Stay active this summer by trying your hand at these open ocean activities
Whether you’re at sea or on a lake, you can try your hand at any number of water-based activities to keep active and have some fun while doing this December holiday. Here are three of the less conventional options, all of which offer a wide variety of fitness benefits.
Stand up paddle boarding
Stand up paddleboarding (SUP) is a fun, easy way to play in the water that requires minimal equipment. What’s even better is you can paddle on almost any water surface, from the sea to a lake, as you don’t need waves or a current. SUP is also a great full body workout and is fast becoming a favourite cross-training activity for a growing number of athletes.
Choosing the correct SUP equipment is mainly based on the paddler’s weight and experience. The more experienced and lighter paddlers will choose narrower boards while novice paddlers should choose a board that is wider and flatter as it provides more stability. When choosing your paddle make sure it’s about 6” to 8” taller than you are.
Here are a few useful tips to help you master the art of SUP:
- Your feet should always be parallel and hip-width apart.
- Always try to place yourself perfectly centred between the edges of the board.
- Keep your toes facing forward, your knees bent and your back straight.
- Use your head to balance and not your body.
- Keep your head and shoulders steady and upright, and shift your weight by moving your hips.
- Always try to stare out into the distance – looking down at your feet will throw you off-balance.
SUP is perfect for an overall body workout because you’re using your legs and engaging your core in balancing on the board, while also improving your upper body strength and cardiovascular fitness while you paddle. You can also make your workout more intense by taking your SUP into the waves or paddling against a current.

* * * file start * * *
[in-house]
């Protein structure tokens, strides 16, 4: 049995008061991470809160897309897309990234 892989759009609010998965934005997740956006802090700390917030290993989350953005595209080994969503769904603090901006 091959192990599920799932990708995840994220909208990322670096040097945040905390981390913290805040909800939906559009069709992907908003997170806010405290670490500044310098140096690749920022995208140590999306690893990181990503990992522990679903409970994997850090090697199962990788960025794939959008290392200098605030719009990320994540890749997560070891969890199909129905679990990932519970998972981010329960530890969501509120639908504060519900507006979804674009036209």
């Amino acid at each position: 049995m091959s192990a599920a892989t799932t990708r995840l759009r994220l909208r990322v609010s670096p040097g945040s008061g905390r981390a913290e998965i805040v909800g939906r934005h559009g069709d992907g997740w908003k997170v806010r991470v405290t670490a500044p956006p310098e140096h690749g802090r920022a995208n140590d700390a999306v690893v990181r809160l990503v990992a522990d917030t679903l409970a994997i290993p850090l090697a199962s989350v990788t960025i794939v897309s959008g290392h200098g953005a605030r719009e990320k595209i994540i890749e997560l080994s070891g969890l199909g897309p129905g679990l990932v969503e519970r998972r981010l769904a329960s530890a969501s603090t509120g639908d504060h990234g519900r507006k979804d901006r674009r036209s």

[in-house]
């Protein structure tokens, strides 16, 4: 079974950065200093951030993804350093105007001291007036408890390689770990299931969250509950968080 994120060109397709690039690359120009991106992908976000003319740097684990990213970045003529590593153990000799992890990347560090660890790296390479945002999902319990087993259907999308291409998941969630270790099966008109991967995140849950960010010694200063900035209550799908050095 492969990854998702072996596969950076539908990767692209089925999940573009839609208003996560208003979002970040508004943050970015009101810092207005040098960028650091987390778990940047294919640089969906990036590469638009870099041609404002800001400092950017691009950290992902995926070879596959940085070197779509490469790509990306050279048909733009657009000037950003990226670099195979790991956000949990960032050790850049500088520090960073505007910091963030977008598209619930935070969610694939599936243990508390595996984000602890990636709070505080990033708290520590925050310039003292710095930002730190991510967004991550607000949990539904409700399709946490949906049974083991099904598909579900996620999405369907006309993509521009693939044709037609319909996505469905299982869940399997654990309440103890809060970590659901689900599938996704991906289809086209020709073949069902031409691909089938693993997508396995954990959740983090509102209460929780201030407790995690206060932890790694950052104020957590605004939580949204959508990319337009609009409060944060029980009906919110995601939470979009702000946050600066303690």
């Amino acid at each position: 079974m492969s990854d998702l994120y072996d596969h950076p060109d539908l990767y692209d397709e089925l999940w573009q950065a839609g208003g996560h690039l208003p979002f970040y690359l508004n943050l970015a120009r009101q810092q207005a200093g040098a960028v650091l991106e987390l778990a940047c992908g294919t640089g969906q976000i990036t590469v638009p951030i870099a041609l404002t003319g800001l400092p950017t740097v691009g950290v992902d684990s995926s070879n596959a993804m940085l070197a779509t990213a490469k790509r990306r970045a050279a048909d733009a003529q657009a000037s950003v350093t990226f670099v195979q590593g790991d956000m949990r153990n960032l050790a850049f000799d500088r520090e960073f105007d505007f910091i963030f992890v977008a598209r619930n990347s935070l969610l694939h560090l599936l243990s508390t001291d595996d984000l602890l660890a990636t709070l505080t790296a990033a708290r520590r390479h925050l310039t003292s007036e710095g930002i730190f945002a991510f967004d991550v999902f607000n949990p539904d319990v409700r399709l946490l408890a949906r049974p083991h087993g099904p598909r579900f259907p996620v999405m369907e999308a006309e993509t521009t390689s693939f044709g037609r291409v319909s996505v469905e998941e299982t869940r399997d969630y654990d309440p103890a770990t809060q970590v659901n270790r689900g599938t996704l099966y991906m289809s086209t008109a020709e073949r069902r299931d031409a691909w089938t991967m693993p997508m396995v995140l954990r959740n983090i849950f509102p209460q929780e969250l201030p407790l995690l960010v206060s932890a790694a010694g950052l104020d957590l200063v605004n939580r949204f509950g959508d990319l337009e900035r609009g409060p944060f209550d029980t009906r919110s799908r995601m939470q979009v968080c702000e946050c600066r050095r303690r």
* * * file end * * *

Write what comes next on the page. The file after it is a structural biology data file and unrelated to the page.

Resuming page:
Although SUP can be quite strenuous it’s actually a low impact exercise, which makes it ideal for runners who need to take a break to recover from injuries, but still want to do some cross-training over the holiday. SUP is also one of the best ways to burn off those extra holiday calories without the threat of serious injury.
Surf kayaking is another great open water activity to try out on your holiday. It may take some time to grasp the skills needed to manoeuvre through the surf in a kayak, but there are a number of operators who offer kayak tours if riding waves is not your thing.
Surf kayaks are made of fibreglass, unlike white water kayaks, which are made of plastic. They tend to be curved at the nose and flat at the back. This design allows the kayak to reach high speeds without the need for big waves. It also makes them slightly easier to handle than canoes. The act of paddling in a seated position also offers an exceptional workout, and not just for your arms and back. Your trunk and leg muscles also get a workout, along with your cardiovascular system. As your technique improves you will find that your legs begin to help more with trunk rotation, which is where you generate your power and speed while paddling.
Windsurfing combines the disciplines of sailing and surfing. Windsurfers can be found on a variety of waterways, but mainly frequent beaches. Windsurfing is done using a surfboard-type board with a movable mast attached to it. A windsurfer stands upright on the board and controls the sail with a boom in order to catch the wind and manoeuvre around the surface of the water.
This is probably one of the more technical open water activities to try and master as you need an understanding of the surf and the wind to be able to do it competently.
The basic techniques required for windsurfing are:
- Always look up.
- Don’t look down at your feet as you’ll lose your balance.
- Keep your arms straight and your knees bent.
- Keep your back straight and use your bodyweight to resist the power of the sail.
There are also some important variables to consider when it comes to choosing a board, like the width and volume of the board, the material used to make it (epoxy, fibreglass or poly), the type of sail (soft, raft or camber-induced) and its material (dacron, mylar or monofilm). A basic tip to remember is, the bigger boards in terms of volume (litres) are for beginners, while the thinner boards are for more advanced windsurfers. Lighter winds will also need bigger sails. However, your local surf shop should offer lessons and some guidance on setting up and equipment selection before you head out into the breakers.